“One might suppose,” she quipped, the breeze playing with the heavy velvet hem, “that such words would be considered treasonous considering my rank. Go to the Astraea estate this evening. The Witch will be there, as I’ve said.”
Light stuttered across his sharp features and he nodded. Shrinking against a fresh chill, he pulled his tall hat’s brim lower over his brow. “And who—?”
She held her hand up, silencing him. “Bring a Tester. He will know the Witch easily enough.”
He waited in silence with the watchmen—with no Weather Wraiths currently in Philadelphia proper he had settled for using simple men—until the lady disappeared from the alley and the sounds of a carriage rattling across cobblestones told of her departure.
He did not need her surname to guess her rank. From the noise on the street he knew her carriage was horse-drawn by a single, calm steed, like the carefully tended cavalry’s or the privately owned ones barely afforded in the city—not like the wild-eyed and panicky survivors of Merrow attacks. A steed such as hers would have been well protected, stabled, and that took significant money.
She was at least a member of the Fourth of the Nine and that was good enough for him.
Finding another Weather Witch at the Astraea estate meant further lessening old Morgan Astraea’s influence by casting doubt on the high-ranking Councilman. He’d do anything to peel one of Astraea’s fingers back from the reins he held, anything that would put himself a step closer to achieving his goals.
“We must hurry. Call in the nearest Tester and a Ring of Wraiths. There will be some nearby Gathering. If we are to do this we must do it well and professionally.”
A watchman split from their group, jogging to obediently do his duty.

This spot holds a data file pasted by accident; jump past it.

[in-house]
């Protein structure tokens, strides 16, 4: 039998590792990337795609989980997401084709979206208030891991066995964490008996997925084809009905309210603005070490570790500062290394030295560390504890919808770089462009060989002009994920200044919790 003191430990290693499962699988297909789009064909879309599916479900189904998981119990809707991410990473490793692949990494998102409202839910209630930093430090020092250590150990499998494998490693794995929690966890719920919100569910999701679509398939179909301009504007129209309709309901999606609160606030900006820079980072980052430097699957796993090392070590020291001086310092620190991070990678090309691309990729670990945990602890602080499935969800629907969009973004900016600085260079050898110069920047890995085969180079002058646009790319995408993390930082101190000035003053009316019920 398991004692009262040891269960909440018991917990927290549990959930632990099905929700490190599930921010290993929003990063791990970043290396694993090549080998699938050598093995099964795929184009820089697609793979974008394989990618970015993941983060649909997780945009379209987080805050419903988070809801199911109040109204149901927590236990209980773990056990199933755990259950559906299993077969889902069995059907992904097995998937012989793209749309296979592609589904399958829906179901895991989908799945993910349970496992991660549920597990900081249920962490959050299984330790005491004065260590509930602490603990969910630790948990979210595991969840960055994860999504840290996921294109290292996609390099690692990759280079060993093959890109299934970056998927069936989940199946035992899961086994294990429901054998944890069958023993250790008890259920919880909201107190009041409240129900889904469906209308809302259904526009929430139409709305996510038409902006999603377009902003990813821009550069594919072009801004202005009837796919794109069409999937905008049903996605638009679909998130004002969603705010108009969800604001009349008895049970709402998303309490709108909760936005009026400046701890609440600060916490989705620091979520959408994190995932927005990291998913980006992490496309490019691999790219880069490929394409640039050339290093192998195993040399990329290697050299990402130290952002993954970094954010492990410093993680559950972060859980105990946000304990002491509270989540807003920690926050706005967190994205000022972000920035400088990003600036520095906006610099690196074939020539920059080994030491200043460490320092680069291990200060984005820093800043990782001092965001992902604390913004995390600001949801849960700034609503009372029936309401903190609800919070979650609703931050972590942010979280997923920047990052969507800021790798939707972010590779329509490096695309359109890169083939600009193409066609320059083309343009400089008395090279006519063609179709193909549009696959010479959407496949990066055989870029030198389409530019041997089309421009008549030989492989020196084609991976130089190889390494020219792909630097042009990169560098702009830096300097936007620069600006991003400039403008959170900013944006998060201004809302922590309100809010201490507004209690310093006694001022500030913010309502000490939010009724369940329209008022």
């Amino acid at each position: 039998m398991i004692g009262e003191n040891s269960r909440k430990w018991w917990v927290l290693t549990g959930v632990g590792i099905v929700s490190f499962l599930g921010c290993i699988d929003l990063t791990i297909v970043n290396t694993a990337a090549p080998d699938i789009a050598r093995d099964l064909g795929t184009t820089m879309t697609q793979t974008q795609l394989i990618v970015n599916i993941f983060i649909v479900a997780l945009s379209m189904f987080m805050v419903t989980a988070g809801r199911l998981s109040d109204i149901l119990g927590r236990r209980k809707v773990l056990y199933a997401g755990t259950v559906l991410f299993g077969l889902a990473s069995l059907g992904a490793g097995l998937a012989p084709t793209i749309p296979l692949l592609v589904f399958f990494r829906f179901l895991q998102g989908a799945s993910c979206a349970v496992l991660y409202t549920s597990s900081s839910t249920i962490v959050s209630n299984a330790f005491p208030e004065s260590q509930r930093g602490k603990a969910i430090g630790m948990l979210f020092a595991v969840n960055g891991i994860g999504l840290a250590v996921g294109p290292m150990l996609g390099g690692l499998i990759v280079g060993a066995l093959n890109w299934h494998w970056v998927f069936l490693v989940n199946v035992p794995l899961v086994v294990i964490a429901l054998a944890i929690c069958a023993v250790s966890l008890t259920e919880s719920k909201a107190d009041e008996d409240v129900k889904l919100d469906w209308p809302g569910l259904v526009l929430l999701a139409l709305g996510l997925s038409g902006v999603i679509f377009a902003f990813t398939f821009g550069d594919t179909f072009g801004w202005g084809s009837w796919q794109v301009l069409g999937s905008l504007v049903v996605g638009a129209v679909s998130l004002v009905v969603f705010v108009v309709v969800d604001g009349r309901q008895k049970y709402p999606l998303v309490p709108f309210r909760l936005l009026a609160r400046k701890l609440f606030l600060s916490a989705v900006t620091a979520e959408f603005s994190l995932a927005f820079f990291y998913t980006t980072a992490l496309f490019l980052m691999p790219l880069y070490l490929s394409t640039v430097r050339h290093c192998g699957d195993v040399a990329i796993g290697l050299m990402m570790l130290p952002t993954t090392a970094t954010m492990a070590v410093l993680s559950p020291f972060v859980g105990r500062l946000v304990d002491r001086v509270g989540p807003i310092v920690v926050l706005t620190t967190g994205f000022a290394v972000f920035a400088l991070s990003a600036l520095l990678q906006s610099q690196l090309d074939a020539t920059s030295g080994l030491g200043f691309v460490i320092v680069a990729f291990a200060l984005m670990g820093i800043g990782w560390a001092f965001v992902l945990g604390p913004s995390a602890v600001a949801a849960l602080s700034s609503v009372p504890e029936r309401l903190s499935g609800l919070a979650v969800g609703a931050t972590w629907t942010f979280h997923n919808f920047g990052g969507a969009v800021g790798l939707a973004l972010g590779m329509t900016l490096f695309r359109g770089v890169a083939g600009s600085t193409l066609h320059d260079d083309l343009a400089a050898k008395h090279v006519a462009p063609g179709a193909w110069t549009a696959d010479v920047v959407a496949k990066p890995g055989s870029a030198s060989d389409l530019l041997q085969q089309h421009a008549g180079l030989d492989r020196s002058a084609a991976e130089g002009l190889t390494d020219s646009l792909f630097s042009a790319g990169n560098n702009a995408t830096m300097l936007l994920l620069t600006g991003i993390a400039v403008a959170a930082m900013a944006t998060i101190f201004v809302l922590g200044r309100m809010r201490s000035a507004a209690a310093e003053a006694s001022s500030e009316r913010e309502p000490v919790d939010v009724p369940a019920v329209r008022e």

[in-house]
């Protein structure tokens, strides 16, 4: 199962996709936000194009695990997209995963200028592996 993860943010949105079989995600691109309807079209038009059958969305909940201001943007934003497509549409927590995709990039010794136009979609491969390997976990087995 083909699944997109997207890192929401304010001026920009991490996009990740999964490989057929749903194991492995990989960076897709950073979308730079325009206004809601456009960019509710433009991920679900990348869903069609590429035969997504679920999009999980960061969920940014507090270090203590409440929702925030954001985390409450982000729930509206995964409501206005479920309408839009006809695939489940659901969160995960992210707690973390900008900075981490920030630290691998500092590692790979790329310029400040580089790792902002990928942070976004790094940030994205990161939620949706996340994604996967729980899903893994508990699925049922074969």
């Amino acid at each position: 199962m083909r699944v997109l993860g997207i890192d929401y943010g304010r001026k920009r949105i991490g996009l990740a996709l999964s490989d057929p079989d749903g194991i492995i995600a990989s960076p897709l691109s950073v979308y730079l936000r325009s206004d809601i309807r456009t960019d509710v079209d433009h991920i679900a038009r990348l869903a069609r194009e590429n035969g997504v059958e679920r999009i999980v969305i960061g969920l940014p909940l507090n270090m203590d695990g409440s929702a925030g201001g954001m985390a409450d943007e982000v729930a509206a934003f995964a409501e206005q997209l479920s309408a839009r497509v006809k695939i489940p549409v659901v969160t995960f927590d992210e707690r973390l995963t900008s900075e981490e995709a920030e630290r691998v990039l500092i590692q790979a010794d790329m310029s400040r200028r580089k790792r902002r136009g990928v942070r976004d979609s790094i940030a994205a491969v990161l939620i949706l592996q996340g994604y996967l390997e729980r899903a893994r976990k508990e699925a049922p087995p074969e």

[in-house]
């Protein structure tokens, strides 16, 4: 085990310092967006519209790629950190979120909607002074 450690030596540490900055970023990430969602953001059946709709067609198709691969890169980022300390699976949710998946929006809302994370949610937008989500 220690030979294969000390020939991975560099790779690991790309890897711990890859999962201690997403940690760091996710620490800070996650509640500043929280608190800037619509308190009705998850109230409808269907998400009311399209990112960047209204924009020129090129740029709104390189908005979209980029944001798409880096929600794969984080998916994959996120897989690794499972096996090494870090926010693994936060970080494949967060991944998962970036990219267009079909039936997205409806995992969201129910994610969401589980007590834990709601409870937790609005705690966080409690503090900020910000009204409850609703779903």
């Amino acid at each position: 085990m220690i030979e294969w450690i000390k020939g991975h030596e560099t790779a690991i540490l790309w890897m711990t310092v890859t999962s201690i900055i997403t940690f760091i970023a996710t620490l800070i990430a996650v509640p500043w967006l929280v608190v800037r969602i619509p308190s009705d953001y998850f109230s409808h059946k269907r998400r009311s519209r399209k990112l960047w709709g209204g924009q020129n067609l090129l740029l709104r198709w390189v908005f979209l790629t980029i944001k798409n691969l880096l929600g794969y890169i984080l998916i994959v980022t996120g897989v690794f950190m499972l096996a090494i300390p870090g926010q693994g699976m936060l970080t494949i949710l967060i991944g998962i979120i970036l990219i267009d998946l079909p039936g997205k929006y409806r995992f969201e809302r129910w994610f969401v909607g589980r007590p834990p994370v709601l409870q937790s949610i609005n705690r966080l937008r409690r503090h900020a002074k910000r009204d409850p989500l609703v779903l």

The dying light of sunset streaked across the public’s promised clear sky, illuminating the fat-bellied airships hanging overhead as they awaited instructions for their coast into the Eastern Mountain Port. It would be a clear night for docking cargo, with rain scheduled to fall on Tuesdays and alternating Fridays only.
Lord Stevenson reached up to his hatband to adjust a metal and glass contraption nestled there, bringing its system of lenses and scopes over the hat’s brim and down to sit on the bridge of his nose. Blinking as he rolled a finger across a small brass gear by one of the two scopes, he flipped through a series of tiny lenses, watching the atmosphere high above him come into sharp focus. Faint and feathery disruptions overhead manifested as wisps of clouds, which slowly edged their way across the evening sky, pulling in from all directions to draw together above Philadelphia’s most desirable real estate: the Hill.
And remarkably near the Astraea estate, which sat at the Hill’s crest like the king of the stone-faced mountain.
Holgate
The newspaper folded near Bran’s elbow was a distinct temptation with its headline of Unseasonable Frosts Frustrate Philadelphia. Bran ran the back of his hand across his forehead and tried to focus on the books lying open before him. A Genealogy of Witches, Wardens, and Wraiths was heavy enough reading, but writing the blasted thing? Even worse. He tapped his pen’s steel nib to clear it of ink and set it down.